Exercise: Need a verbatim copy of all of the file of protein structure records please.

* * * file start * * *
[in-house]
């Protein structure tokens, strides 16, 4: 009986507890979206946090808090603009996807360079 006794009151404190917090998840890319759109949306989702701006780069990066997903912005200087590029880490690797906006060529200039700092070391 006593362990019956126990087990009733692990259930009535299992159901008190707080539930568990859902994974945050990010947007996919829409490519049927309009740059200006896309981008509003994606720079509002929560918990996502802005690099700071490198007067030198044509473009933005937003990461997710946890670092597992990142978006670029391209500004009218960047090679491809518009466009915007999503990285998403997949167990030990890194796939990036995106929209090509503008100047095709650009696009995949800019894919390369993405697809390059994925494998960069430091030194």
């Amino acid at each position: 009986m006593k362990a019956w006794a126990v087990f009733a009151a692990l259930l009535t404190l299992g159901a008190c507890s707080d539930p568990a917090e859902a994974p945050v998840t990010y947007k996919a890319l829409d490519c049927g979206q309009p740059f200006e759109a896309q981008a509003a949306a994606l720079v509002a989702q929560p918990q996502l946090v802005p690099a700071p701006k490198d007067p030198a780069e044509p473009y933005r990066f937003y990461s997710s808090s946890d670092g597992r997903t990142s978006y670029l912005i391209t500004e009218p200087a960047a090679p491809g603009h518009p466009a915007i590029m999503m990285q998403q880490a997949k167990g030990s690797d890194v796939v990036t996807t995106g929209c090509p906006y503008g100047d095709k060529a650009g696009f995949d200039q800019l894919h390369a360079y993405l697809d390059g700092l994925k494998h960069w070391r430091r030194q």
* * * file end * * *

[in-house]
């Protein structure tokens, strides 16, 4: 009986507890979206946090808090603009996807360079 006794009151404190917090998840890319759109949306989702701006780069990066997903912005200087590029880490690797906006060529200039700092070391 006593362990019956126990087990009733692990259930009535299992159901008190707080539930568990859902994974945050990010947007996919829409490519049927309009740059200006896309981008509003994606720079509002929560918990996502802005690099700071490198007067030198044509473009933005937003990461997710946890670092597992990142978006670029391209500004009218960047090679491809518009466009915007999503990285998403997949167990030990890194796939990036995106929209090509503008100047095709650009696009995949800019894919390369993405697809390059994925494998960069430091030194």
């Amino acid at each position: 009986m006593k362990a019956w006794a126990v087990f009733a009151a692990l259930l009535t404190l299992g159901a008190c507890s707080d539930p568990a917090e859902a994974p945050v998840t990010y947007k996919a890319l829409d490519c049927g979206q309009p740059f200006e759109a896309q981008a509003a949306a994606l720079v509002a989702q929560p918990q996502l946090v802005p690099a700071p701006k490198d007067p030198a780069e044509p473009y933005r990066f937003y990461s997710s808090s946890d670092g597992r997903t990142s978006y670029l912005i391209t500004e009218p200087a960047a090679p491809g603009h518009p466009a915007i590029m999503m990285q998403q880490a997949k167990g030990s690797d890194v796939v990036t996807t995106g929209c090509p906006y503008g100047d095709k060529a650009g696009f995949d200039q800019l894919h390369a360079y993405l697809d390059g700092l994925k494998h960069w070391r430091r030194q």